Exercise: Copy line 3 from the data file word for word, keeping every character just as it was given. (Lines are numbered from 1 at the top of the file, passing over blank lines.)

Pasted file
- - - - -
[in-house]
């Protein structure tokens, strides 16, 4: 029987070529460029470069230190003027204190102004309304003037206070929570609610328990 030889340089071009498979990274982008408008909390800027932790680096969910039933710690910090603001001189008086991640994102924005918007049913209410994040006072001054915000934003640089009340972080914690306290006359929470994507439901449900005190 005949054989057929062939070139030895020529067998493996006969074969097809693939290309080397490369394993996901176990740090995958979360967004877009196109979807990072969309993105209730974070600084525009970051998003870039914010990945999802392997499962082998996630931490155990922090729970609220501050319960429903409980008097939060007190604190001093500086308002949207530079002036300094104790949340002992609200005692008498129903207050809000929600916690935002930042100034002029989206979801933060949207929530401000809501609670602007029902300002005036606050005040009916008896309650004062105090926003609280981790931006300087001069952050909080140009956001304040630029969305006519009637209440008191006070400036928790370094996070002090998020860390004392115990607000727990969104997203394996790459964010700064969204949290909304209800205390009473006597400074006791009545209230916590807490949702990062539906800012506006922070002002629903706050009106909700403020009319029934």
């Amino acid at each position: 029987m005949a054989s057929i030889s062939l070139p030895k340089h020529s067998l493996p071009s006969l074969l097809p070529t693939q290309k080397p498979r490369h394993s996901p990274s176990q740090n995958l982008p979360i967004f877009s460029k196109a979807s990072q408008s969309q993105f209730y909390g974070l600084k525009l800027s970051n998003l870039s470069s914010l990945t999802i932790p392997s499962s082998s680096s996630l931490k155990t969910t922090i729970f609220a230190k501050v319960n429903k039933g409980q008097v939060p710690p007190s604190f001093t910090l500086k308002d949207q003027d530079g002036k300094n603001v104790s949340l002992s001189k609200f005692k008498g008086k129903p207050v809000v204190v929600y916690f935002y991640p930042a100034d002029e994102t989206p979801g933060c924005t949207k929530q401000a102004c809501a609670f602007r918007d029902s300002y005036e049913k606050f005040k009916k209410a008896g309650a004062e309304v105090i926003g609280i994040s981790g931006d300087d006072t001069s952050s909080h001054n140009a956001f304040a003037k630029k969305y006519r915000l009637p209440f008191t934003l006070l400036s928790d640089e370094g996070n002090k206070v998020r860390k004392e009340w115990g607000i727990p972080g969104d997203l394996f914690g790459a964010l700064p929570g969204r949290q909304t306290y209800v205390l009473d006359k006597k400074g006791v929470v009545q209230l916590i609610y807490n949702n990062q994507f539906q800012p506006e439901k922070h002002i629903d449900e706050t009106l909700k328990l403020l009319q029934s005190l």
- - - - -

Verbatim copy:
């Amino acid at each position: 029987m005949a054989s057929i030889s062939l070139p030895k340089h020529s067998l493996p071009s006969l074969l097809p070529t693939q290309k080397p498979r490369h394993s996901p990274s176990q740090n995958l982008p979360i967004f877009s460029k196109a979807s990072q408008s969309q993105f209730y909390g974070l600084k525009l800027s970051n998003l870039s470069s914010l990945t999802i932790p392997s499962s082998s680096s996630l931490k155990t969910t922090i729970f609220a230190k501050v319960n429903k039933g409980q008097v939060p710690p007190s604190f001093t910090l500086k308002d949207q003027d530079g002036k300094n603001v104790s949340l002992s001189k609200f005692k008498g008086k129903p207050v809000v204190v929600y916690f935002y991640p930042a100034d002029e994102t989206p979801g933060c924005t949207k929530q401000a102004c809501a609670f602007r918007d029902s300002y005036e049913k606050f005040k009916k209410a008896g309650a004062e309304v105090i926003g609280i994040s981790g931006d300087d006072t001069s952050s909080h001054n140009a956001f304040a003037k630029k969305y006519r915000l009637p209440f008191t934003l006070l400036s928790d640089e370094g996070n002090k206070v998020r860390k004392e009340w115990g607000i727990p972080g969104d997203l394996f914690g790459a964010l700064p929570g969204r949290q909304t306290y209800v205390l009473d006359k006597k400074g006791v929470v009545q209230l916590i609610y807490n949702n990062q994507f539906q800012p506006e439901k922070h002002i629903d449900e706050t009106l909700k328990l403020l009319q029934s005190l």